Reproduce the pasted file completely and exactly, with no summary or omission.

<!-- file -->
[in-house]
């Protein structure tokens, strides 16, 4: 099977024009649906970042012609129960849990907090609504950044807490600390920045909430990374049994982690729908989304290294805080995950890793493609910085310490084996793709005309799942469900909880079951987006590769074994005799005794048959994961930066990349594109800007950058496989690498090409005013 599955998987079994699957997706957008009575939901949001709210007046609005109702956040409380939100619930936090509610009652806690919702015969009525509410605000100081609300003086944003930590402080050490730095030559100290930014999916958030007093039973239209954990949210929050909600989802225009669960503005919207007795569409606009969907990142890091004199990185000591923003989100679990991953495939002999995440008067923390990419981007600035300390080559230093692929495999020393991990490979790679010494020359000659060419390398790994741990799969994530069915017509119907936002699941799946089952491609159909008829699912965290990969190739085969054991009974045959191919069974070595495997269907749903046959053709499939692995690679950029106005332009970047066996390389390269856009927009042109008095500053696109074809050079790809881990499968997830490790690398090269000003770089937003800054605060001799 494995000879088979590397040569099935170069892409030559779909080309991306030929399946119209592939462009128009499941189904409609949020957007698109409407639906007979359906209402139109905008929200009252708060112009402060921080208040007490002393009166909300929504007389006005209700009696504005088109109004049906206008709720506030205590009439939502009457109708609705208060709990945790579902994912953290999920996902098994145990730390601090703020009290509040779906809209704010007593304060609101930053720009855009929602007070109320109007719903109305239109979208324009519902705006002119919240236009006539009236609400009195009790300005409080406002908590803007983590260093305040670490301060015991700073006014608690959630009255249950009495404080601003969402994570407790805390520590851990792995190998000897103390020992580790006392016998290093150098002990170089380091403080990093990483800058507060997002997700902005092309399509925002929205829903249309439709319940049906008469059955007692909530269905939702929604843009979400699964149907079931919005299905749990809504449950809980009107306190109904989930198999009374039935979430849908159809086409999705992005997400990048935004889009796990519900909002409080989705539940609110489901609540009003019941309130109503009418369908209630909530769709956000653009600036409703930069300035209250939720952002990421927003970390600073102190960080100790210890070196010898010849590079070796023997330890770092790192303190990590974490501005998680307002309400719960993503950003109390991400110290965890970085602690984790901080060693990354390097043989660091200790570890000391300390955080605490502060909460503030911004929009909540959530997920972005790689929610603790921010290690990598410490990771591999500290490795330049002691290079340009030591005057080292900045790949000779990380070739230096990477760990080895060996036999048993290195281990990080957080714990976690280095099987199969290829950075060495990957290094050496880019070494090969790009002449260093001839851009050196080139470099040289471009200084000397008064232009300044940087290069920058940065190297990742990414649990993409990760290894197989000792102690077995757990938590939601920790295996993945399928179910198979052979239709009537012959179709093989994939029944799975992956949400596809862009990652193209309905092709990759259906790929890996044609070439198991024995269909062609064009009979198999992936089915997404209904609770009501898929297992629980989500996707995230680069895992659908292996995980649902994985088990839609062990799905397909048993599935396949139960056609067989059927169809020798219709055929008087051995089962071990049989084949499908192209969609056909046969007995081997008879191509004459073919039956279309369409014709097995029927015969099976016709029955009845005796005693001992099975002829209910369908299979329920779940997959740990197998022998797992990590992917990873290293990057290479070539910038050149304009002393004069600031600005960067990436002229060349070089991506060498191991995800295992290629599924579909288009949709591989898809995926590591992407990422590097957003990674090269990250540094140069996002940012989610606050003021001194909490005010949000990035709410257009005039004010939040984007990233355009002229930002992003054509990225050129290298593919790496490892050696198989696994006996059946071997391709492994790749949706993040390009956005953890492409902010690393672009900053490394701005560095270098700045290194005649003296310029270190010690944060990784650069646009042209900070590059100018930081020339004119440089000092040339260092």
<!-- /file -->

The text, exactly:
[in-house]
């Protein structure tokens, strides 16, 4: 099977024009649906970042012609129960849990907090609504950044807490600390920045909430990374049994982690729908989304290294805080995950890793493609910085310490084996793709005309799942469900909880079951987006590769074994005799005794048959994961930066990349594109800007950058496989690498090409005013 599955998987079994699957997706957008009575939901949001709210007046609005109702956040409380939100619930936090509610009652806690919702015969009525509410605000100081609300003086944003930590402080050490730095030559100290930014999916958030007093039973239209954990949210929050909600989802225009669960503005919207007795569409606009969907990142890091004199990185000591923003989100679990991953495939002999995440008067923390990419981007600035300390080559230093692929495999020393991990490979790679010494020359000659060419390398790994741990799969994530069915017509119907936002699941799946089952491609159909008829699912965290990969190739085969054991009974045959191919069974070595495997269907749903046959053709499939692995690679950029106005332009970047066996390389390269856009927009042109008095500053696109074809050079790809881990499968997830490790690398090269000003770089937003800054605060001799 494995000879088979590397040569099935170069892409030559779909080309991306030929399946119209592939462009128009499941189904409609949020957007698109409407639906007979359906209402139109905008929200009252708060112009402060921080208040007490002393009166909300929504007389006005209700009696504005088109109004049906206008709720506030205590009439939502009457109708609705208060709990945790579902994912953290999920996902098994145990730390601090703020009290509040779906809209704010007593304060609101930053720009855009929602007070109320109007719903109305239109979208324009519902705006002119919240236009006539009236609400009195009790300005409080406002908590803007983590260093305040670490301060015991700073006014608690959630009255249950009495404080601003969402994570407790805390520590851990792995190998000897103390020992580790006392016998290093150098002990170089380091403080990093990483800058507060997002997700902005092309399509925002929205829903249309439709319940049906008469059955007692909530269905939702929604843009979400699964149907079931919005299905749990809504449950809980009107306190109904989930198999009374039935979430849908159809086409999705992005997400990048935004889009796990519900909002409080989705539940609110489901609540009003019941309130109503009418369908209630909530769709956000653009600036409703930069300035209250939720952002990421927003970390600073102190960080100790210890070196010898010849590079070796023997330890770092790192303190990590974490501005998680307002309400719960993503950003109390991400110290965890970085602690984790901080060693990354390097043989660091200790570890000391300390955080605490502060909460503030911004929009909540959530997920972005790689929610603790921010290690990598410490990771591999500290490795330049002691290079340009030591005057080292900045790949000779990380070739230096990477760990080895060996036999048993290195281990990080957080714990976690280095099987199969290829950075060495990957290094050496880019070494090969790009002449260093001839851009050196080139470099040289471009200084000397008064232009300044940087290069920058940065190297990742990414649990993409990760290894197989000792102690077995757990938590939601920790295996993945399928179910198979052979239709009537012959179709093989994939029944799975992956949400596809862009990652193209309905092709990759259906790929890996044609070439198991024995269909062609064009009979198999992936089915997404209904609770009501898929297992629980989500996707995230680069895992659908292996995980649902994985088990839609062990799905397909048993599935396949139960056609067989059927169809020798219709055929008087051995089962071990049989084949499908192209969609056909046969007995081997008879191509004459073919039956279309369409014709097995029927015969099976016709029955009845005796005693001992099975002829209910369908299979329920779940997959740990197998022998797992990590992917990873290293990057290479070539910038050149304009002393004069600031600005960067990436002229060349070089991506060498191991995800295992290629599924579909288009949709591989898809995926590591992407990422590097957003990674090269990250540094140069996002940012989610606050003021001194909490005010949000990035709410257009005039004010939040984007990233355009002229930002992003054509990225050129290298593919790496490892050696198989696994006996059946071997391709492994790749949706993040390009956005953890492409902010690393672009900053490394701005560095270098700045290194005649003296310029270190010690944060990784650069646009042209900070590059100018930081020339004119440089000092040339260092």